Let’s hope the longstanding tradition of handwritten children’s letters to Santa Claus doesn’t disappear.
The U.S. Postal Service (USPS) needs the business...in order for its “Operation Santa” enterprise to have maximum impact.
Although there’s been a marked decline in the amount of school classroom time devoted to learning cursive writing, it’s perfectly OK with Santa for children to print their letters or produce their wish list documents using a keyboard.
Please spare Santa and his elves the agony of decoding digital messages. Operation Santa needs the “hard copy.”
Frank Harris Hitchcock officially launched Operation Santa in 1912, when he was serving as U.S. Postmaster General, appointed by President William Howard Taft.
Hitchcock directed local postmasters to open letters to Santa and allow postal employees to read and respond.
Newspaper publishers had railed on the postmasters general who preceded Hitchcock, for they had largely deemed letters to Santa as “undeliverable,” dumping them into the dreaded DLOs (Dead Letter Offices) where they were often burned to a crisp.
Nowadays, the USPS has replaced the DLOs with a kinder and gentler MRC (Mail Recovery Center), a facility in Atlanta that functions more like a “lost and found” department.
Holly, who is the USPS Christmas elf and liaison to Santa Claus, said: “The mission of today’s Operation Santa is to “encourage individuals, groups and organizations to ‘adopt a letter’ and help a child or family have a happy holiday when they otherwise might not.”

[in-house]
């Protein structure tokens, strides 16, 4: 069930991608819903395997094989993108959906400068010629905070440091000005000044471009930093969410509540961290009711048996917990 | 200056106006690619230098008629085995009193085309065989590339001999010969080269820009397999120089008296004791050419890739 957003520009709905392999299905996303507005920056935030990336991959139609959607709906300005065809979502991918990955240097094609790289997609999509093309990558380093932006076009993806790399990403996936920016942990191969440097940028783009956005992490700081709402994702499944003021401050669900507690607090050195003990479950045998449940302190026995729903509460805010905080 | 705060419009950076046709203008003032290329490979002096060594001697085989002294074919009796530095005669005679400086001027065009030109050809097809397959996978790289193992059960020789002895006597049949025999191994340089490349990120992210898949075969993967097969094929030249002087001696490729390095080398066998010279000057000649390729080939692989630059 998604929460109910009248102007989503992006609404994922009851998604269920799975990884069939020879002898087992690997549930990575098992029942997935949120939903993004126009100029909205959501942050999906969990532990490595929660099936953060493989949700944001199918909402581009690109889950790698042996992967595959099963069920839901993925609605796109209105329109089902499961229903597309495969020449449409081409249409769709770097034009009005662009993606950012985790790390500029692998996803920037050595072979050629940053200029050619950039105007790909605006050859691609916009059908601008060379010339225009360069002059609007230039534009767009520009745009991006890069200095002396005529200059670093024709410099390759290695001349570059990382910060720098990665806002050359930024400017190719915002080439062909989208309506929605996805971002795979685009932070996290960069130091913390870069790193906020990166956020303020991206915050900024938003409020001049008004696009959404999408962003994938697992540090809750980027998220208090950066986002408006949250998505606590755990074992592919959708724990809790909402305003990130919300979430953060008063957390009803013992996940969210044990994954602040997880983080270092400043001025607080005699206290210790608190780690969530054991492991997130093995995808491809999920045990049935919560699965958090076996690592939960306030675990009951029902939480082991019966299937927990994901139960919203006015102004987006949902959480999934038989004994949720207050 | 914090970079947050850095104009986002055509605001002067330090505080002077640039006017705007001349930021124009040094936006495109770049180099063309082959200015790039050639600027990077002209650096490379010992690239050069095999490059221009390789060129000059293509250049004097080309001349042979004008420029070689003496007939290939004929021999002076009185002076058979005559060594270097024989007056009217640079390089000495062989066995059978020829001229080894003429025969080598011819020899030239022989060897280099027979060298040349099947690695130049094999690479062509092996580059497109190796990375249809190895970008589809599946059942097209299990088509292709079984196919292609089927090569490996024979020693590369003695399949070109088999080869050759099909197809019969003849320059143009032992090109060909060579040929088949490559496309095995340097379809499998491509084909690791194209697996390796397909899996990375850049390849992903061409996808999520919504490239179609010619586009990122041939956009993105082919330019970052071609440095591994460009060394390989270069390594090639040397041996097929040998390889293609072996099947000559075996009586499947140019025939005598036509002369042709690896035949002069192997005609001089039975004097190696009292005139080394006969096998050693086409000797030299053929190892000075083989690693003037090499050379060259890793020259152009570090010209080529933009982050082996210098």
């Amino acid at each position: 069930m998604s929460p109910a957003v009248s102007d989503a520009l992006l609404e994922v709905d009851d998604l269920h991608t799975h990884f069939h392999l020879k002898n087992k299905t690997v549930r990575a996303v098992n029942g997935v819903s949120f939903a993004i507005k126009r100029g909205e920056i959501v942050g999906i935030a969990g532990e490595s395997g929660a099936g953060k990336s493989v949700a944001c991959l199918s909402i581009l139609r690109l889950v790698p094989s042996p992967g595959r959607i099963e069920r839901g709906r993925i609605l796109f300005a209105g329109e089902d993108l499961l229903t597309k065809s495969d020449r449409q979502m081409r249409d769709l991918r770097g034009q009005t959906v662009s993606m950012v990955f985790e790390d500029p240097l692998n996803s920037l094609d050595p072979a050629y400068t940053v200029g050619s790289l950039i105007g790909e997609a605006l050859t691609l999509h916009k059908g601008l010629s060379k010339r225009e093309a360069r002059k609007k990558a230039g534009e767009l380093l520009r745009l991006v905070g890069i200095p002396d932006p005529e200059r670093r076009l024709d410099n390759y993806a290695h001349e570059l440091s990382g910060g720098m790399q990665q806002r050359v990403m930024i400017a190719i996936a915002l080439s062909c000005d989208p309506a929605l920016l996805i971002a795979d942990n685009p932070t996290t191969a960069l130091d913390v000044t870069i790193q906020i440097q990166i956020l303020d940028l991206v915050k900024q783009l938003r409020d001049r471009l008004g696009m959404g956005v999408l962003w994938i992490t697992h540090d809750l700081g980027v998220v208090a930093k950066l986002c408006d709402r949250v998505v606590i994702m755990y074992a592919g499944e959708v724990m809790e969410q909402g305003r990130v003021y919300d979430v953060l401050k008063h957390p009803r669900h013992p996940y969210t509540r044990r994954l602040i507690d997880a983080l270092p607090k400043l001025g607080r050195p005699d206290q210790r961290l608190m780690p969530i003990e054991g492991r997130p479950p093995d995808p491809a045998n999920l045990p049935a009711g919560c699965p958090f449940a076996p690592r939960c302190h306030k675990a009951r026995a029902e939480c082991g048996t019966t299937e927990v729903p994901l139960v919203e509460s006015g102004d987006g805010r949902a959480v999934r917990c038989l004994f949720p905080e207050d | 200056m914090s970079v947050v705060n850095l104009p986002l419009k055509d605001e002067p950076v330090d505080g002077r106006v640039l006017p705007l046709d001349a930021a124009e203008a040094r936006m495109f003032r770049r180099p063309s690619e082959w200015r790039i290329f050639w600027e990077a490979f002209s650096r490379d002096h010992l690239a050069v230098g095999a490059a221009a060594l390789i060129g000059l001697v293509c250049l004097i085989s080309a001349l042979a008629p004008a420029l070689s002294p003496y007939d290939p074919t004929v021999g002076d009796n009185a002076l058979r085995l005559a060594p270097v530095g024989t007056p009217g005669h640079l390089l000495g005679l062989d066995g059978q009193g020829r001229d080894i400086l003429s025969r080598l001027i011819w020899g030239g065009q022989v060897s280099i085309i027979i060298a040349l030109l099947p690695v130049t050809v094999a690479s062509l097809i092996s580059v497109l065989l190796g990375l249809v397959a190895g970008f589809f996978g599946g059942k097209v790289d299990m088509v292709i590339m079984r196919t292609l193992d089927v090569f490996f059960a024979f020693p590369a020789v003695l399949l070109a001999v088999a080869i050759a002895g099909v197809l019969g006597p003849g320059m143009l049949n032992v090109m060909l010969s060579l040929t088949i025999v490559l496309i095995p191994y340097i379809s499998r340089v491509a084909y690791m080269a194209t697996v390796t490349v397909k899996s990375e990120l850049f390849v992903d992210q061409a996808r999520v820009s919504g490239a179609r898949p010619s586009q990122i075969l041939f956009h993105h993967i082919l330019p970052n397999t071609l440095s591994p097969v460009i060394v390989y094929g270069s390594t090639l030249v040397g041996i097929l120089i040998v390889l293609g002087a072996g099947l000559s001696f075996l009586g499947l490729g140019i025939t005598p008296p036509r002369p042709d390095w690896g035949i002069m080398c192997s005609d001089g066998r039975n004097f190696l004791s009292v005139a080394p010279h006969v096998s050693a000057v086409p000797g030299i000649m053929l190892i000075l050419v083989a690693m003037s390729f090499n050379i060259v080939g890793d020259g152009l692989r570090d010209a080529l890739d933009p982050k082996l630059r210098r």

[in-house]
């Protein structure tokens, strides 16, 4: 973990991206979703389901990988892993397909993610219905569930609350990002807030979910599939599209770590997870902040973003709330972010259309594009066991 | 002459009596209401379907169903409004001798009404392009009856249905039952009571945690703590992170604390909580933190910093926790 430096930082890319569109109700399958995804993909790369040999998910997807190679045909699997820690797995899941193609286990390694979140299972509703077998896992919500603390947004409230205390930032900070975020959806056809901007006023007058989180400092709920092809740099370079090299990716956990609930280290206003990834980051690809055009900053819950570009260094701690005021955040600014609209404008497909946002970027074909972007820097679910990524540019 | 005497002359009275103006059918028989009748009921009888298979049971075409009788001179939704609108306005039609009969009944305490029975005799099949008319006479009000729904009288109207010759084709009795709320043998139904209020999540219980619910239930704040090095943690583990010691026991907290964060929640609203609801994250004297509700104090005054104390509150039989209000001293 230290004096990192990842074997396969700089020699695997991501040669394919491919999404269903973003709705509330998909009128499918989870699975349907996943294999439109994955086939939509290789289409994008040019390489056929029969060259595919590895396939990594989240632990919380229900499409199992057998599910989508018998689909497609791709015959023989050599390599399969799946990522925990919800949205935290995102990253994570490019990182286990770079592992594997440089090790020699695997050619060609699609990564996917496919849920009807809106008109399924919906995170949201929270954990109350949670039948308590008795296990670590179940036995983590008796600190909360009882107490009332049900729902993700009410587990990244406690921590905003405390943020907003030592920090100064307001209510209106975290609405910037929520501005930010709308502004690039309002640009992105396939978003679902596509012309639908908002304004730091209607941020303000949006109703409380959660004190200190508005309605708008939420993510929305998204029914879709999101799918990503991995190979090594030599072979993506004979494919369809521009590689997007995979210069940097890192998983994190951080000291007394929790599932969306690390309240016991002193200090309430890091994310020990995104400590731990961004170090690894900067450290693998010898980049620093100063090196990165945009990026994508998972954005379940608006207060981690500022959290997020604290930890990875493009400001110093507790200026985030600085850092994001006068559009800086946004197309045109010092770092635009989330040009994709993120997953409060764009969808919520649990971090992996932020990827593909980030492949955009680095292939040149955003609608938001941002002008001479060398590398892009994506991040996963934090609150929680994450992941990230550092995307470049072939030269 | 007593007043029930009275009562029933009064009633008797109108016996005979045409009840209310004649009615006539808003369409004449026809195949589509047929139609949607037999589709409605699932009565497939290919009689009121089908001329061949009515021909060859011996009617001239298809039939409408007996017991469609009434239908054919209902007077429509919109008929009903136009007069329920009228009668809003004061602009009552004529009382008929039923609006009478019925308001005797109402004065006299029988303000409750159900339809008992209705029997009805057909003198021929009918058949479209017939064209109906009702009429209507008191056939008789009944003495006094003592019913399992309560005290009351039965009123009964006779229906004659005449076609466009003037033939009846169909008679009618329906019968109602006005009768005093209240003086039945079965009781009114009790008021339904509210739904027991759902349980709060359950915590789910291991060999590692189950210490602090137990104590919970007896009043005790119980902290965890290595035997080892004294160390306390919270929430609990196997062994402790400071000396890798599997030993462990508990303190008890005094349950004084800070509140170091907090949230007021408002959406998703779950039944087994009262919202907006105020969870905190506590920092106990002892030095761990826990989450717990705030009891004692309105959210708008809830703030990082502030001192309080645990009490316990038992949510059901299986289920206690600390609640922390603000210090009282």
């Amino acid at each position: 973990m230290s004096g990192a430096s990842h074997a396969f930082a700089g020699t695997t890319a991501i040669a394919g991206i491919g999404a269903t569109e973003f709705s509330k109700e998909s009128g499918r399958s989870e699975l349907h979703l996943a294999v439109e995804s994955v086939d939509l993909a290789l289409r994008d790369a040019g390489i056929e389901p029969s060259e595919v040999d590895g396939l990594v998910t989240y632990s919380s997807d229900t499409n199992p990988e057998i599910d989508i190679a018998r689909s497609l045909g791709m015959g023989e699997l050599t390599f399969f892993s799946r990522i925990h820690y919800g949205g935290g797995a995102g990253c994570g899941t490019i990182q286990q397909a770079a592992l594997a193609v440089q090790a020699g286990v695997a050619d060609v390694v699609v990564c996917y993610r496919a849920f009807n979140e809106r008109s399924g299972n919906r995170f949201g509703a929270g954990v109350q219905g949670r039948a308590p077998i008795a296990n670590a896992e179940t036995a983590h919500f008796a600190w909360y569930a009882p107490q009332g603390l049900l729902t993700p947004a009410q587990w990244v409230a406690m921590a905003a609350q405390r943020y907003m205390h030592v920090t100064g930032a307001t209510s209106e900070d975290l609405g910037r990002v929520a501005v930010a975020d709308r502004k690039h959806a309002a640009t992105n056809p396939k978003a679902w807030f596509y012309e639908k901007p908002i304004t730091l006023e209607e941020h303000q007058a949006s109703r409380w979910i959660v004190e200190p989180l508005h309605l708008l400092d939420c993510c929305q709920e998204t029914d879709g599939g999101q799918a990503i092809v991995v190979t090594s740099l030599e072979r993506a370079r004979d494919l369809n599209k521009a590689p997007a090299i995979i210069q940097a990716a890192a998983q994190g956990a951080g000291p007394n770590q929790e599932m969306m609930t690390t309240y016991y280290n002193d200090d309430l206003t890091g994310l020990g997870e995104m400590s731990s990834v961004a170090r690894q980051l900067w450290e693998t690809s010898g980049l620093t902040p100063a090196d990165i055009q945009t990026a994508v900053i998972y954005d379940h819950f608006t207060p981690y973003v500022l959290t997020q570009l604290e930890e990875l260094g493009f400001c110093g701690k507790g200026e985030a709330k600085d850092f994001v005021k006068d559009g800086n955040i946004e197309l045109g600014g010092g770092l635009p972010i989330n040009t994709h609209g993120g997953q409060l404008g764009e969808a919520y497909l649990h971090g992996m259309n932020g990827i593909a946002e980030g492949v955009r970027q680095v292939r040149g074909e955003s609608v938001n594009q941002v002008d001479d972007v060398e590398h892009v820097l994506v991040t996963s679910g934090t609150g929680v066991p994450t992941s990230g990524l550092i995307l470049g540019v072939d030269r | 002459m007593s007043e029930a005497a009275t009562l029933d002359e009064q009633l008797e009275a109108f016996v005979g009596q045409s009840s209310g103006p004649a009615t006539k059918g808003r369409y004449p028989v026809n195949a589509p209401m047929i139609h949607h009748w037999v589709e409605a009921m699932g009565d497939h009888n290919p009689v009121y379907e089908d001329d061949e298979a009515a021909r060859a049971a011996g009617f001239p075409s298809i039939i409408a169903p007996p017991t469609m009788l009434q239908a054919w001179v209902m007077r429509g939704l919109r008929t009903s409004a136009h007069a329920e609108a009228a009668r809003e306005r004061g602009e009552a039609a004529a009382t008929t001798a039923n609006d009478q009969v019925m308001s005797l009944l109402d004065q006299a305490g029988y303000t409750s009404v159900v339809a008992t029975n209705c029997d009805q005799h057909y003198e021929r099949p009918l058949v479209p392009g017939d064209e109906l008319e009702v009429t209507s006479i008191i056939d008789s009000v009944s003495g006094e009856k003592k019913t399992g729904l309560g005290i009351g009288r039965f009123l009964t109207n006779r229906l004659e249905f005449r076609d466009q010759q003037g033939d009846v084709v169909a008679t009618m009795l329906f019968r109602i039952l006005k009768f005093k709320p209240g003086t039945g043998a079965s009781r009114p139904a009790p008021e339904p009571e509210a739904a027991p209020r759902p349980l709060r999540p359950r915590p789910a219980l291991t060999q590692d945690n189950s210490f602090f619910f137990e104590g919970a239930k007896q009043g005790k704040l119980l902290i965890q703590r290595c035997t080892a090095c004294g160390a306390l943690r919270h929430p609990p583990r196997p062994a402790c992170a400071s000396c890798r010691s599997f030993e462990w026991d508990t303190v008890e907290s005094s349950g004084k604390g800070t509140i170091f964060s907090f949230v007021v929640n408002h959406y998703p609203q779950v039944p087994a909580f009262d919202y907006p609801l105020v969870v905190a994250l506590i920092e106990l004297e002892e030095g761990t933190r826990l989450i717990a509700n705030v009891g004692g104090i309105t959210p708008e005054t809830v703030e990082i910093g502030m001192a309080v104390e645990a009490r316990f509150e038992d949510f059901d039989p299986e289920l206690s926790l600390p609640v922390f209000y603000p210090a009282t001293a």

Operation Santa posts the letters online that it receives from kids who need a boost. All the details for parents and for volunteers who want to participate as super-elves are contained on the USPS Operation Santa website at uspsoperationsanta.com.
Look for the instructional video, starring Holly. She said the deadline for children to mail their letters to Santa this year is Dec. 10.
Letters will be available for adoption from Nov. 29 through Dec. 22.
Santa has his own zip code. It’s 88888. Address your envelope to Santa at 123 Elf Road, North Pole 88888.
“Last year was a difficult year for many families,” Holly reported. “Some lost loved ones to COVID-19. Others struggled to pay their bills. And many suffered loneliness and despair, being stuck in their homes.”
She said the USPS was unsure if people would be willing and able to help others, but “we were overjoyed by the number of people who wanted to participate and adopt letters. The generosity of people all around the world truly humbled us. So many people reached out and asked how they could help.”
“Joshua wrote to Santa and thanked him for sacrificing his social life to help others,” Holly said. “He also told Santa, ‘If I have to choose a gift, it would be a donation to a charity, a homeless shelter, a public library, anything is fine. Because what’s a better gift than peace and joy on earth?’”
“In a similar letter, Isabella asked Santa for a big favor: ‘I wish you can give toys to the kids in the hospital, and the ones who live on the streets.’”
The team as BestLifeOnline.com has assembled its own collection of “best letters” to Santa.
“My name is Ella and I am 9. I have a question to ask you. What happens if you get sick on Christmas eve? Would you have a backup Santa if that happened?”
Sarah had a special request: “Please leave before 6 a.m. My alarm goes off at 6. P.S.: My stocking is on the left.”